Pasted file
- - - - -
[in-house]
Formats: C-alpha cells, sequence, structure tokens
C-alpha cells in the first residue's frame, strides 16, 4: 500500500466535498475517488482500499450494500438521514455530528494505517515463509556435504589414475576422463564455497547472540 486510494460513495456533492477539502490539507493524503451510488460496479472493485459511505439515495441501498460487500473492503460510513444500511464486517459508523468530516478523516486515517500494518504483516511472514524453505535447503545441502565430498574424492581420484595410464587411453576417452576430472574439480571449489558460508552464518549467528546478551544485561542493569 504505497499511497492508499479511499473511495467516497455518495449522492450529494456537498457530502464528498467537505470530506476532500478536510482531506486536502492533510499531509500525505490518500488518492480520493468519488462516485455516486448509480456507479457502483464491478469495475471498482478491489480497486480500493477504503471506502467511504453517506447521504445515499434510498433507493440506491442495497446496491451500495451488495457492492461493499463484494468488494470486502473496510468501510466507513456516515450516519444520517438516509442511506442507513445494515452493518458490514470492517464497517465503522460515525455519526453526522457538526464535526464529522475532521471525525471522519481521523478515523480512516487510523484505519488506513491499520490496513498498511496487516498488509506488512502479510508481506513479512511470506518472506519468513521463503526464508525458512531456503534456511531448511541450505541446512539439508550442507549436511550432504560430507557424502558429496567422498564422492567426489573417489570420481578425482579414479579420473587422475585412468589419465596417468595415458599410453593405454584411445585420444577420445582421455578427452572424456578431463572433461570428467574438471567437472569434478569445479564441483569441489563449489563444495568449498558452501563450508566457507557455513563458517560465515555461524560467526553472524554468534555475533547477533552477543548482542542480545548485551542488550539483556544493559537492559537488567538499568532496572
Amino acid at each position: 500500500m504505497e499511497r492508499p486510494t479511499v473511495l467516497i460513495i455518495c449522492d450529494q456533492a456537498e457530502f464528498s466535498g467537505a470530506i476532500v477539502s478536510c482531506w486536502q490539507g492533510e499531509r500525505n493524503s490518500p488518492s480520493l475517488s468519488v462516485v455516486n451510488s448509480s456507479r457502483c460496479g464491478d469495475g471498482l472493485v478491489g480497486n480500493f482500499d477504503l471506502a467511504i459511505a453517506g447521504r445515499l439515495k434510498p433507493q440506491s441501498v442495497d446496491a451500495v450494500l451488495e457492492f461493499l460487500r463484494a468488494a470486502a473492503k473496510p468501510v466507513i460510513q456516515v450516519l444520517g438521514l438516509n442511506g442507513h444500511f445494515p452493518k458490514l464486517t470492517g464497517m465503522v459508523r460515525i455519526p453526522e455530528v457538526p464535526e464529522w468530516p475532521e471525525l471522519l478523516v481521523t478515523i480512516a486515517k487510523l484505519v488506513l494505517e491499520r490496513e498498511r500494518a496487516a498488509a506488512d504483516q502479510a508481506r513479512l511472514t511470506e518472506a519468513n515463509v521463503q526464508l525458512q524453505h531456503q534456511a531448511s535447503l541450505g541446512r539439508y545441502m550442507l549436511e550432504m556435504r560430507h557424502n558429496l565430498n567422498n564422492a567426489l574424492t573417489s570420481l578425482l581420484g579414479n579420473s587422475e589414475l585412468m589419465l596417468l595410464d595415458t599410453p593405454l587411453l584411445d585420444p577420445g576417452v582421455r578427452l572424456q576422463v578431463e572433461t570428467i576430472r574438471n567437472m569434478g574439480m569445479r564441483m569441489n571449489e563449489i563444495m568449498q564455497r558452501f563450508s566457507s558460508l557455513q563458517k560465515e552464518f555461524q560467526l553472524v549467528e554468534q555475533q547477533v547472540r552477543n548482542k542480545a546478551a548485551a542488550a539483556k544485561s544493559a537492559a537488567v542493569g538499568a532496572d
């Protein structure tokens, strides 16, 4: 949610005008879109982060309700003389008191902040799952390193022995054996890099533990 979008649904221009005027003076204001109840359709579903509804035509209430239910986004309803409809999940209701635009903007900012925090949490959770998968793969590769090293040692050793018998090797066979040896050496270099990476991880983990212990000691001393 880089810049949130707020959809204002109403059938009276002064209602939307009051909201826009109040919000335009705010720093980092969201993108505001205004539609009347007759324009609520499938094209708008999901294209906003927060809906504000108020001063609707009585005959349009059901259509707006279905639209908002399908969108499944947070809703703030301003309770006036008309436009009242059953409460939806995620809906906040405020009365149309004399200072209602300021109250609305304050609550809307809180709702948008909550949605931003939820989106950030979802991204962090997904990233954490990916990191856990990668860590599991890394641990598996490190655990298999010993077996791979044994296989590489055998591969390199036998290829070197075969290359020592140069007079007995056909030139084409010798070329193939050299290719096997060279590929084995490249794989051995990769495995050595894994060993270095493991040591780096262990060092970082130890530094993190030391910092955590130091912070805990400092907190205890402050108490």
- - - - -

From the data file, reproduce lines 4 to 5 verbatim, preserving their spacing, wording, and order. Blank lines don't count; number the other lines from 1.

Amino acid at each position: 500500500m504505497e499511497r492508499p486510494t479511499v473511495l467516497i460513495i455518495c449522492d450529494q456533492a456537498e457530502f464528498s466535498g467537505a470530506i476532500v477539502s478536510c482531506w486536502q490539507g492533510e499531509r500525505n493524503s490518500p488518492s480520493l475517488s468519488v462516485v455516486n451510488s448509480s456507479r457502483c460496479g464491478d469495475g471498482l472493485v478491489g480497486n480500493f482500499d477504503l471506502a467511504i459511505a453517506g447521504r445515499l439515495k434510498p433507493q440506491s441501498v442495497d446496491a451500495v450494500l451488495e457492492f461493499l460487500r463484494a468488494a470486502a473492503k473496510p468501510v466507513i460510513q456516515v450516519l444520517g438521514l438516509n442511506g442507513h444500511f445494515p452493518k458490514l464486517t470492517g464497517m465503522v459508523r460515525i455519526p453526522e455530528v457538526p464535526e464529522w468530516p475532521e471525525l471522519l478523516v481521523t478515523i480512516a486515517k487510523l484505519v488506513l494505517e491499520r490496513e498498511r500494518a496487516a498488509a506488512d504483516q502479510a508481506r513479512l511472514t511470506e518472506a519468513n515463509v521463503q526464508l525458512q524453505h531456503q534456511a531448511s535447503l541450505g541446512r539439508y545441502m550442507l549436511e550432504m556435504r560430507h557424502n558429496l565430498n567422498n564422492a567426489l574424492t573417489s570420481l578425482l581420484g579414479n579420473s587422475e589414475l585412468m589419465l596417468l595410464d595415458t599410453p593405454l587411453l584411445d585420444p577420445g576417452v582421455r578427452l572424456q576422463v578431463e572433461t570428467i576430472r574438471n567437472m569434478g574439480m569445479r564441483m569441489n571449489e563449489i563444495m568449498q564455497r558452501f563450508s566457507s558460508l557455513q563458517k560465515e552464518f555461524q560467526l553472524v549467528e554468534q555475533q547477533v547472540r552477543n548482542k542480545a546478551a548485551a542488550a539483556k544485561s544493559a537492559a537488567v542493569g538499568a532496572d
């Protein structure tokens, strides 16, 4: 949610005008879109982060309700003389008191902040799952390193022995054996890099533990 979008649904221009005027003076204001109840359709579903509804035509209430239910986004309803409809999940209701635009903007900012925090949490959770998968793969590769090293040692050793018998090797066979040896050496270099990476991880983990212990000691001393 880089810049949130707020959809204002109403059938009276002064209602939307009051909201826009109040919000335009705010720093980092969201993108505001205004539609009347007759324009609520499938094209708008999901294209906003927060809906504000108020001063609707009585005959349009059901259509707006279905639209908002399908969108499944947070809703703030301003309770006036008309436009009242059953409460939806995620809906906040405020009365149309004399200072209602300021109250609305304050609550809307809180709702948008909550949605931003939820989106950030979802991204962090997904990233954490990916990191856990990668860590599991890394641990598996490190655990298999010993077996791979044994296989590489055998591969390199036998290829070197075969290359020592140069007079007995056909030139084409010798070329193939050299290719096997060279590929084995490249794989051995990769495995050595894994060993270095493991040591780096262990060092970082130890530094993190030391910092955590130091912070805990400092907190205890402050108490």